It is somewhat ironic then that by the time 1973 came around DP were actually beginning to resemble that idea for a musical roundabout as once again it was all change in the vocalist and bass player departments. Gillan stepped from the roundabout of his own free will, although if we’re truthful he probably expected them to try harder to talk him out of it and Glover was given one almighty shove courtesy of the man in black. The rights and wrongs of this decision have been discussed many times over the years and there are still those who refuse to accept this line up and the one that followed as proper DP. That is a great shame and those who refuse to acknowledge the Coverdale era DP are missing out on some great music. (Trust me there are some people around and I know of at least one who has still steadfastly refused to listen to this or any of the post #2 albums). Who knows what kind of a follow up to Who Do We Think We Are #2 would have made if they’d have been given the opportunity. Would it have been as good as Burn – probably. Would it have been better than Burn – probably not.
Before we get sidetracked lets get back to the roundabout. The bass player section was quickly filled by Glenn Hughes from Trapeze who initially wanted to do the lead vocals as well. This idea was not acceptable to Blackmore so it was quickly thwarted and the quest began to find a front man. Depending on who you talk to and what you read just about everyone was in the frame at one point but the man who was the red hot favourite was Paul Rodgers from Free.(It is probably worth pointing out here that Paul Rodgers is my all time favourite singer without question and when I think about how close he came to joining my favourite group it still sends me on wild dreams of wonder! I would still to this day love to hear Blackmore and Rodgers make an album together.) I don’t believe they ever expected Rodgers to turn them down and it was probably the shock that made them take the risk they did. And it shouldn’t be underestimated what a huge risk it was at the time for a band of the stature of DP to take on a complete unknown to replace Ian Gillan. Whatever you think about the decision to end #2 you have to admit that Blackmore, Lord and Paice had one hell of a lot of bottle (and faith in their own ability)to go down the route they did – replacing arguably the best frontman in rock at the time with a northern boutique salesman who’d never even released a commercially available record. I am sure that despite all that has happened since David Coverdale realises what a huge debt of gratitude he owes them and the DP management. In quiet reflective moments (if he ever has them) he probably still doesn’t believe it himself.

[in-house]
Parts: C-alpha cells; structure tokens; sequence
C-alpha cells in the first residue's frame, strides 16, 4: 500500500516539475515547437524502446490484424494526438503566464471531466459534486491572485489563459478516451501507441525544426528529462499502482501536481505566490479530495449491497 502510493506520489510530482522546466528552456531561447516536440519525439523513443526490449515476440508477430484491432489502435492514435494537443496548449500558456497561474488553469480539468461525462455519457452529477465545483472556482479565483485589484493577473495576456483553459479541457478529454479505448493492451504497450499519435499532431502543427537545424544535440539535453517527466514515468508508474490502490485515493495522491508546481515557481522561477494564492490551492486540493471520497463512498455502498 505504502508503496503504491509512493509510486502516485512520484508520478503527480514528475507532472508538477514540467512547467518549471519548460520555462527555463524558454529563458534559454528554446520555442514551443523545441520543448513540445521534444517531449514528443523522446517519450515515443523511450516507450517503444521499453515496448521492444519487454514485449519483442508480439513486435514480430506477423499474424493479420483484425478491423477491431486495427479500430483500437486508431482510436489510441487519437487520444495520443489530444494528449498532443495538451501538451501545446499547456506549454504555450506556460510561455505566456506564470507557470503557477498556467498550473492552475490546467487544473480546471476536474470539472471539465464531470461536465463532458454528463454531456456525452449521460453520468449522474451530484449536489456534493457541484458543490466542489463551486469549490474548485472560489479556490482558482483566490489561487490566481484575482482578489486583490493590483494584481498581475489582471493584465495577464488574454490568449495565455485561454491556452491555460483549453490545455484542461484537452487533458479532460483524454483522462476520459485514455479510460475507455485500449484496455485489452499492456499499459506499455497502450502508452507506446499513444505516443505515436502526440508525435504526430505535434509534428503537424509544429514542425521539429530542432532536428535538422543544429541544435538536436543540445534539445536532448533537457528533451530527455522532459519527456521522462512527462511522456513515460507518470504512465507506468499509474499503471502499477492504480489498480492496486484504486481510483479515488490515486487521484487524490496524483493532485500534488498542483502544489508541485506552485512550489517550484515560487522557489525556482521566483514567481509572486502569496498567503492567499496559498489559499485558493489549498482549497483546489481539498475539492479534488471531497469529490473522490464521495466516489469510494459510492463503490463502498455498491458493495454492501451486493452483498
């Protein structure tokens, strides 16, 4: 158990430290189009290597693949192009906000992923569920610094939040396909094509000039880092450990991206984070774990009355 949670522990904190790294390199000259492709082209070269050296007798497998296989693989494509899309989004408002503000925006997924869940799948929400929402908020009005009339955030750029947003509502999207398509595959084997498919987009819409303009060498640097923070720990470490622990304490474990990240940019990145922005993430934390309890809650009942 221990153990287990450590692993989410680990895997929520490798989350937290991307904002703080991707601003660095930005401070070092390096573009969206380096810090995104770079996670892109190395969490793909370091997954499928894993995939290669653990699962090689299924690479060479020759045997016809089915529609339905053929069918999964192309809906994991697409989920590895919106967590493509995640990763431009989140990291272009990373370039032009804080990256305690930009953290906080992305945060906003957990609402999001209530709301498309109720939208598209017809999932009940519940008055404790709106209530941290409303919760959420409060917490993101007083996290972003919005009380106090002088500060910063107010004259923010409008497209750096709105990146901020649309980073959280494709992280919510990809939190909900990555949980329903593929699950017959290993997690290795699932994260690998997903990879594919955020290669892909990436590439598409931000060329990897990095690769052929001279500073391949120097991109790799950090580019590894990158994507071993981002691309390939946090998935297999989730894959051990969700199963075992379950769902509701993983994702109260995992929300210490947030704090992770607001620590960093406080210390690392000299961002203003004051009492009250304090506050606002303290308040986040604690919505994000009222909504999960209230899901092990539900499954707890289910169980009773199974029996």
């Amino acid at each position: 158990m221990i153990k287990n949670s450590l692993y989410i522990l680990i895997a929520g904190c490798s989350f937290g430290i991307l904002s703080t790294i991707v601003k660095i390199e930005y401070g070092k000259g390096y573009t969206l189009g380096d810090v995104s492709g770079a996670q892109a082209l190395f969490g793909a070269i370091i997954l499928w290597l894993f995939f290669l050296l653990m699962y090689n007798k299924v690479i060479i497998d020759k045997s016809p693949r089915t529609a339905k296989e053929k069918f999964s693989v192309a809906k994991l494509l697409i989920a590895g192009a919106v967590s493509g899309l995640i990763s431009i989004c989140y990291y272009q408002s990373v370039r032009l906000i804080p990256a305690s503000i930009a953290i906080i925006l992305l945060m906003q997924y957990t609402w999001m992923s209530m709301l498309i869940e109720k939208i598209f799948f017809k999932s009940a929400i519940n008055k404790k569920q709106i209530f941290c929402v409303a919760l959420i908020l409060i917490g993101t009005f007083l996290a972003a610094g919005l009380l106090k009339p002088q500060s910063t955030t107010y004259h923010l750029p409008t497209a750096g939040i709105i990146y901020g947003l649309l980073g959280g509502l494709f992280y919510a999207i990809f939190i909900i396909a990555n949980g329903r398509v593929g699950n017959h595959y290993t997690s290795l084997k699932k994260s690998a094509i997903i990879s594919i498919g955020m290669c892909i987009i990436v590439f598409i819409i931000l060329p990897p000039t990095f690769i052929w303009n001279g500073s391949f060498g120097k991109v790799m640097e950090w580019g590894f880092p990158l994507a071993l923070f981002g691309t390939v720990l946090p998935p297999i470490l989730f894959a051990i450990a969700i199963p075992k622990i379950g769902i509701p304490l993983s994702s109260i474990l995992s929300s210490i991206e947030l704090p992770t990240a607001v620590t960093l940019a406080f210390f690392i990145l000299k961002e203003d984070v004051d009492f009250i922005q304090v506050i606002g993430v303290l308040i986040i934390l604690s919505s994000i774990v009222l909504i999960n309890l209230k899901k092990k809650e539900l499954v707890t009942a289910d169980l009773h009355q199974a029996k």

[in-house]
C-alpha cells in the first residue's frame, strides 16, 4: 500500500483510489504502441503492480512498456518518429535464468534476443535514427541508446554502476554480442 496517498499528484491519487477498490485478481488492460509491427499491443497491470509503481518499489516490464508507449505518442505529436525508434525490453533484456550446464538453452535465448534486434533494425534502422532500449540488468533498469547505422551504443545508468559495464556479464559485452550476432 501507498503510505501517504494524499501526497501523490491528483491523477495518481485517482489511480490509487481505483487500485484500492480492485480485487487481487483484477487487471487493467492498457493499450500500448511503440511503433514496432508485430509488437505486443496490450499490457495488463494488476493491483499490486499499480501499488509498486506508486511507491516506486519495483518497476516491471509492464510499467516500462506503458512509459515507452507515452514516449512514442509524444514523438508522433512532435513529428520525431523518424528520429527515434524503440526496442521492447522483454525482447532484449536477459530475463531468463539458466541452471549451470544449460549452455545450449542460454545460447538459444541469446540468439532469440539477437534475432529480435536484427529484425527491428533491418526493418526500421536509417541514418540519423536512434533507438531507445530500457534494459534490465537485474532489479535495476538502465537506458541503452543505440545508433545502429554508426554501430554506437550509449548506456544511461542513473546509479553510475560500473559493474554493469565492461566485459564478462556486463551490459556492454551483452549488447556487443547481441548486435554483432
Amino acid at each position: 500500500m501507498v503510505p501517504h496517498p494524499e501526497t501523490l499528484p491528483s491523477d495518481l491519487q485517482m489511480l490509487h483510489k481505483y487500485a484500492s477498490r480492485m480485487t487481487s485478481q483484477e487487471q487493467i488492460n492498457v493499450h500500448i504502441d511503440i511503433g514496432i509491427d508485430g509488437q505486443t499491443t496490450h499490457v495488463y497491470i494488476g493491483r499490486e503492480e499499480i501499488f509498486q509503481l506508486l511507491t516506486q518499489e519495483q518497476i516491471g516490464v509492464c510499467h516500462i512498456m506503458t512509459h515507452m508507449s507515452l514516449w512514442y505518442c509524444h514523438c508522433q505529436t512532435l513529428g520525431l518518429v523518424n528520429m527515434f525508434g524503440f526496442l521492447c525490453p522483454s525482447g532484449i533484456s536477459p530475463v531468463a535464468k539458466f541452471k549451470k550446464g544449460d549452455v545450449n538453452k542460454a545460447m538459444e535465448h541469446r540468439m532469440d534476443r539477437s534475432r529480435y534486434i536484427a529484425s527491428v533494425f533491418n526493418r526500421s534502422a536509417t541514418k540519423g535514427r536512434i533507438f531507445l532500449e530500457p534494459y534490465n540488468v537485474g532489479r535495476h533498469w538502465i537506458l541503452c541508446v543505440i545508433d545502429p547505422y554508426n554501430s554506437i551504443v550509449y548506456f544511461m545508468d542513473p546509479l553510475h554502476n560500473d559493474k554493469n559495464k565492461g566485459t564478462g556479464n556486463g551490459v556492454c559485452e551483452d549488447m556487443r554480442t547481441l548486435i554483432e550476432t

So, history lesson over, on to the album. As has been well documented elsewhere the album does have a much more bluesy feel to it than the #2 albums. It surprises me however that more people don’t make the Rodgers connection. This album sounds in places like a heavy Free/Bad Company album. Imagine Free or Bad Company with a Hammond and Blackmore on guitar. This album came out in the same year as the first Bad Company album, a year after the final Free album Heartbreaker. Listen to the three albums and then hand on heart tell me you can’t imagine Paul Rodgers singing Burn, Might Just Take Your Life, Sail Away and above all Mistreated which is in many ways quite similar to the Free track Heartbreaker. I firmly belive that when Blackmore came up with the original ideas for these songs he did so expecting Rodgers to be doing the vocals.
Track by track then , the album opener Burn is a wonderful masterpiece of British rock which was also to become the new live set opener. It is hard to believe that this is coming from what is in effect a new band. Blackmore’s guitar and Lord’s keyboard work are superb and it is also hard to believe that Coverdale was so inexperienced at the time. Hughes’ has just enough vocal input into this song for my liking. On other tracks I think he does too much (a situation which would worsen on the follow up). Much has been made of the influence of George Gershwins’ Fascinating Rhythm which, accident or not, is no bad thing. For some reason Coverdales’ vocal delivery here puts me in mind of Scott Walkers’ Seventh Seal from Scott 4. I don’t know why, the songs are not really similar …… must be a singer thing! What follows next is something of a rarity, a DP track without a guitar solo. Jon Lord’s Hammond taking the lead on the bluesy Might Just Take Your Life which Coverdale claimed at the time was based on Chest Fever by The Band. Lay Down Stay Down is an out and out rocker with Lord on piano. This was actually the first track completed so is really the starting point of Coverdale’s professional career. Hughes takes too much of the vocal in my opinion but Blackmore plays a superb lengthy blues type solo. Next up Sail Away a soulful Free type song which has always been a personal favourite of mine. Again I would have preferred a solo vocal from Coverdale. Blackmore actually plays a little slide guitar on this during the fade out solo ….. brilliant. You Fool No One kicked off side 2 in the original vinyl days and it becomes clear quite quickly that this is the sort of DP song that would be extended to great lengths in a live setting. Another classic DP track that was more than just a song – it was a piece of music. What’s Goin’ On Here shows a continuation from #2 to #3 of the humerous lyric and is a basic rock n roll blues stomp, albeit a good one. Mistreated is undoubtedly the highlight of the whole album though and really needs nothing to be said about it other than go and listen to it …… right now, this minute!! A200 is a surprise ending as you wouldn’t think a band with two vocalists would need to record an instrumental on a 8 track album. That being said it is a reasonable track with a catchy riff. Still the albums lowlight though.
So there you have it, the first #3 album, the birth of an ego and rock god in David Coverdale. A brave new world or the beginning of the end. All Purple fans have their own opinion. For me its a 5 star classic, not quite as good as Machine Head or In Rock but better than all the others before or after. Number 3 on the Purple list, number 3 on the Coverdale list, number 18 on the all time list. Burn with Deep Purple!